A couple weeks ago, I caught a glimpse of J.K. Rowling’s interview with Matt Lauer on The Today Show. The renowned author opened up about the controversial topic of failure that she previously spoke about at Harvard back in 2007. In this speech, and again in the most recent interview with Lauer, Rowling emphasized the importance of failure and the vital role it played in shaping who she is today.
Failure is an important issue that should be discussed because too often than not, we see children andparents defeated by it. There is this belief that failure is the opposite of success and should be avoided like the plague. However, failure is inevitable. Whenever we’re introduced to something new and unfamiliar, whether it’s sports, education, or anything else, we often fail at first before we get better. This failure turns into frustration and anger, and instead of seeing it as a lesson, people assume it’s a mistake. Very often, we give up.
Instead of seeing failure as a mistake, it’s important to embrace failure and see it as a lesson that we can learn from. Life throws us too many curve-balls and challenges for failure to be extinct. Failure, in fact, is a great learning experience. It teaches you things about yourself you simply can’t learn anywhere else. It teaches you valuable lessons that enable you to be a better, stronger person. By accepting the possibility of failure before it even happens, we can stop focusing on perfection and utilize exploratory thinking and behavior that creates new knowledge and innovation.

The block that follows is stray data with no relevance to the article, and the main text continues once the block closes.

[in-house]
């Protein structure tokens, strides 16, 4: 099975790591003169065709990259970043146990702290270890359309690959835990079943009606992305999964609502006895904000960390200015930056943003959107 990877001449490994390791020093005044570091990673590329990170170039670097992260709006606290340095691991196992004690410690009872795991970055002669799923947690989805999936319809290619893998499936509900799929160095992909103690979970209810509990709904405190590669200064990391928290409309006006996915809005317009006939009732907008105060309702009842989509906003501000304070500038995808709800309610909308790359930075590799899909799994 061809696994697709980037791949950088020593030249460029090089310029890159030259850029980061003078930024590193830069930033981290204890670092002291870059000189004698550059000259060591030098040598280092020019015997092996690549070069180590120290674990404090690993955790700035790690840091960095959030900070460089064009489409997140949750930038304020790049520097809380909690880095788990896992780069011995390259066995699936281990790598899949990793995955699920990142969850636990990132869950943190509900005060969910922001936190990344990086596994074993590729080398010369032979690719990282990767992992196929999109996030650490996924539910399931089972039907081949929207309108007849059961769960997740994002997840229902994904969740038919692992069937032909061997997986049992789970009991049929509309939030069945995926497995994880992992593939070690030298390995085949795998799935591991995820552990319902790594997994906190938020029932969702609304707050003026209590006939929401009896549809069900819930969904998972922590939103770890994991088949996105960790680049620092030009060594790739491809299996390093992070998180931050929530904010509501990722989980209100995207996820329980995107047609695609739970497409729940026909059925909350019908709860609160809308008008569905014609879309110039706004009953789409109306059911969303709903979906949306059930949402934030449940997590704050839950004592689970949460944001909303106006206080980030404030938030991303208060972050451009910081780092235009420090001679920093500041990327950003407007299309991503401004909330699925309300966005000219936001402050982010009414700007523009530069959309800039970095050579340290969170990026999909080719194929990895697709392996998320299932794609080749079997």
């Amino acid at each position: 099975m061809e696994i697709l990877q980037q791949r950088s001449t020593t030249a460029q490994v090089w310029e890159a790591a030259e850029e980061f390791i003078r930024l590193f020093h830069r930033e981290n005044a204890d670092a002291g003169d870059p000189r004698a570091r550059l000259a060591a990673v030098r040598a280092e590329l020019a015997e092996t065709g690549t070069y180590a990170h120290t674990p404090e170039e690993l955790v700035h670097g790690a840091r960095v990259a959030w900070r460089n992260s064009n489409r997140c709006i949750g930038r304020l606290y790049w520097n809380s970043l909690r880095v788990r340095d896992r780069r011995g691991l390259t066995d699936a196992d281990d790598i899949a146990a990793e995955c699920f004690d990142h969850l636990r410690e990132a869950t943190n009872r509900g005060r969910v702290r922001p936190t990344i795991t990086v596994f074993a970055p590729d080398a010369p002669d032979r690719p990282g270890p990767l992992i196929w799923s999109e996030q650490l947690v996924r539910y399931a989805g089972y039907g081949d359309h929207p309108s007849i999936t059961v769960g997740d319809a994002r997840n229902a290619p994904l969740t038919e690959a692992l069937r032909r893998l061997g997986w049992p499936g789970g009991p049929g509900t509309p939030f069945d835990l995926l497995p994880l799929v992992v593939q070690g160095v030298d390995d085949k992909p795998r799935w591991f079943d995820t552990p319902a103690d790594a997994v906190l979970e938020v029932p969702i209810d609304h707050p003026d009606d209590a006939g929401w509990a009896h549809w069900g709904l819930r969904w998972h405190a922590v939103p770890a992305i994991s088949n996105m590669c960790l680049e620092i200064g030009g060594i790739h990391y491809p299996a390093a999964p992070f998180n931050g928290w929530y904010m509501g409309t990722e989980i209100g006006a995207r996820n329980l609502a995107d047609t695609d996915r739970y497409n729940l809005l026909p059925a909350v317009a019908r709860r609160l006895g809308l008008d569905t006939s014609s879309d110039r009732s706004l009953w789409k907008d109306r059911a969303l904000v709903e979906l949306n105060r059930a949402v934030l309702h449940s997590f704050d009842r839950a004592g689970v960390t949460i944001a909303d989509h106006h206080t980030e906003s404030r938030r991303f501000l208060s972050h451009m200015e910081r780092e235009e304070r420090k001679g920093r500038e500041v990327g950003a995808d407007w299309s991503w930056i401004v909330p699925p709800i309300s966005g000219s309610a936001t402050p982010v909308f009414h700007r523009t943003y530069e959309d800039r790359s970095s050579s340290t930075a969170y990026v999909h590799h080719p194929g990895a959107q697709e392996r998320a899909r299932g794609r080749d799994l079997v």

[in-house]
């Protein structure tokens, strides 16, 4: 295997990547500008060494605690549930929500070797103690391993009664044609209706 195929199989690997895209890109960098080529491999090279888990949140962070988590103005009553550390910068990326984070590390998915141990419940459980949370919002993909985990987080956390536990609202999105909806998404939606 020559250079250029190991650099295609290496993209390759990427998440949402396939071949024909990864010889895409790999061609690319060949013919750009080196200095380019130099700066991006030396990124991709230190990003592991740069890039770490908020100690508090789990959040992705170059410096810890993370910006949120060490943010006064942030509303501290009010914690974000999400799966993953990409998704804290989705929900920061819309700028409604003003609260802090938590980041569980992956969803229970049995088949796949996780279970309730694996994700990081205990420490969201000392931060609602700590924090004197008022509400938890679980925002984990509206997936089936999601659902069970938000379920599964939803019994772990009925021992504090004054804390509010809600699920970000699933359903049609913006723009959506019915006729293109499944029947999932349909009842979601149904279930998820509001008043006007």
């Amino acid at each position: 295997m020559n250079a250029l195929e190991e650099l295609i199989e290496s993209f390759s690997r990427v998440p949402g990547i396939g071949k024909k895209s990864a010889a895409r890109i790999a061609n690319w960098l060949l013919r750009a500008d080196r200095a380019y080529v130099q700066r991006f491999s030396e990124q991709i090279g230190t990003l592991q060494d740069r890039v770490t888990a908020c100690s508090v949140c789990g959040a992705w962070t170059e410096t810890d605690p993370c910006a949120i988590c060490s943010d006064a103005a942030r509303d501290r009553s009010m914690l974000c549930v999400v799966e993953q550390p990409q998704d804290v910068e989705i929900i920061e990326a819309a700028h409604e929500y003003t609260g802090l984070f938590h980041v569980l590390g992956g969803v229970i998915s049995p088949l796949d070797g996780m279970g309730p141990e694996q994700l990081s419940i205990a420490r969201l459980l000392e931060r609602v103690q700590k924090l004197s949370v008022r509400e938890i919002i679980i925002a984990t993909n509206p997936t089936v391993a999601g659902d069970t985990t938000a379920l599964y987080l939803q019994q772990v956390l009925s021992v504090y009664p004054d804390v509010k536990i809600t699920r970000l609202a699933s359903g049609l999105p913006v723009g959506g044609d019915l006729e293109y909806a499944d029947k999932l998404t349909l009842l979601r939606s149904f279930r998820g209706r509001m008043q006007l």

The topic of failure is something that Dr. Allison Chase and Associates try to emphasize much when talking with children and parents. It’s something we can’t control, but can certainly expect and learn from. Creating a false sense of confidence can be detrimental to the way our children deal with failure in the future. Constant success and praise makes it hard for children to cope with failure and they can very well be demoralized by it once it occurs. It’s in our children’s best interest to learn how to alter their approach to something that isn’t working well. Failure is a necessary tool in the psychological growth of who we are.
*Dr. Allison Chase is a Licensed Psychologist in private practice in Austin, Texas. She works with children, adolescents, young adults and families specializing in mental health issues, eating disorders, parental training and education, and family or team-based therapy.
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